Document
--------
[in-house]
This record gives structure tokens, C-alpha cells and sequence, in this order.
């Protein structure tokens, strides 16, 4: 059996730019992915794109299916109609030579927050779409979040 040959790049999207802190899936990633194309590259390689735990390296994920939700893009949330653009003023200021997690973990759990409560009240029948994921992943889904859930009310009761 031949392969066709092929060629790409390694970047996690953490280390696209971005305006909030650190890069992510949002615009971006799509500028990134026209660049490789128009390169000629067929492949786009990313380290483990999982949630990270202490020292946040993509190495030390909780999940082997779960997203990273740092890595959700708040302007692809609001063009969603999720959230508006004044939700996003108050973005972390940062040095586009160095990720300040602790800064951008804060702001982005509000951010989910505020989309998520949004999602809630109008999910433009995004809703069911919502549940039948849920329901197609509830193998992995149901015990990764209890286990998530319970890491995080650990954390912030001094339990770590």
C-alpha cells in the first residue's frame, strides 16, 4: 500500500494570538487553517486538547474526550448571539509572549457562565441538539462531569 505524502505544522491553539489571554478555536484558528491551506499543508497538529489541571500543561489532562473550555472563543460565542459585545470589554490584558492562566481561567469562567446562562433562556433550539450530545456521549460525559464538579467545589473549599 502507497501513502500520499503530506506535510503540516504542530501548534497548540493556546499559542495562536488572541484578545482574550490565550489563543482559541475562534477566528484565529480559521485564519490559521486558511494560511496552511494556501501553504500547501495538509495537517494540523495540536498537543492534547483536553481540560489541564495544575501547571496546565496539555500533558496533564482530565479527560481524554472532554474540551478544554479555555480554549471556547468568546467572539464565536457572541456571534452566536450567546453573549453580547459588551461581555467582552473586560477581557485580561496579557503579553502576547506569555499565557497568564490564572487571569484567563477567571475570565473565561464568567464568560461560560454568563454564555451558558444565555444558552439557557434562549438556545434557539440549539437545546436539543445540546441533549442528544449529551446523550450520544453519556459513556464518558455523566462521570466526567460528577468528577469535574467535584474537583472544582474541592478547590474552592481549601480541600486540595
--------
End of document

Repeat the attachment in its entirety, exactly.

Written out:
[in-house]
This record gives structure tokens, C-alpha cells and sequence, in this order.
């Protein structure tokens, strides 16, 4: 059996730019992915794109299916109609030579927050779409979040 040959790049999207802190899936990633194309590259390689735990390296994920939700893009949330653009003023200021997690973990759990409560009240029948994921992943889904859930009310009761 031949392969066709092929060629790409390694970047996690953490280390696209971005305006909030650190890069992510949002615009971006799509500028990134026209660049490789128009390169000629067929492949786009990313380290483990999982949630990270202490020292946040993509190495030390909780999940082997779960997203990273740092890595959700708040302007692809609001063009969603999720959230508006004044939700996003108050973005972390940062040095586009160095990720300040602790800064951008804060702001982005509000951010989910505020989309998520949004999602809630109008999910433009995004809703069911919502549940039948849920329901197609509830193998992995149901015990990764209890286990998530319970890491995080650990954390912030001094339990770590």
C-alpha cells in the first residue's frame, strides 16, 4: 500500500494570538487553517486538547474526550448571539509572549457562565441538539462531569 505524502505544522491553539489571554478555536484558528491551506499543508497538529489541571500543561489532562473550555472563543460565542459585545470589554490584558492562566481561567469562567446562562433562556433550539450530545456521549460525559464538579467545589473549599 502507497501513502500520499503530506506535510503540516504542530501548534497548540493556546499559542495562536488572541484578545482574550490565550489563543482559541475562534477566528484565529480559521485564519490559521486558511494560511496552511494556501501553504500547501495538509495537517494540523495540536498537543492534547483536553481540560489541564495544575501547571496546565496539555500533558496533564482530565479527560481524554472532554474540551478544554479555555480554549471556547468568546467572539464565536457572541456571534452566536450567546453573549453580547459588551461581555467582552473586560477581557485580561496579557503579553502576547506569555499565557497568564490564572487571569484567563477567571475570565473565561464568567464568560461560560454568563454564555451558558444565555444558552439557557434562549438556545434557539440549539437545546436539543445540546441533549442528544449529551446523550450520544453519556459513556464518558455523566462521570466526567460528577468528577469535574467535584474537583472544582474541592478547590474552592481549601480541600486540595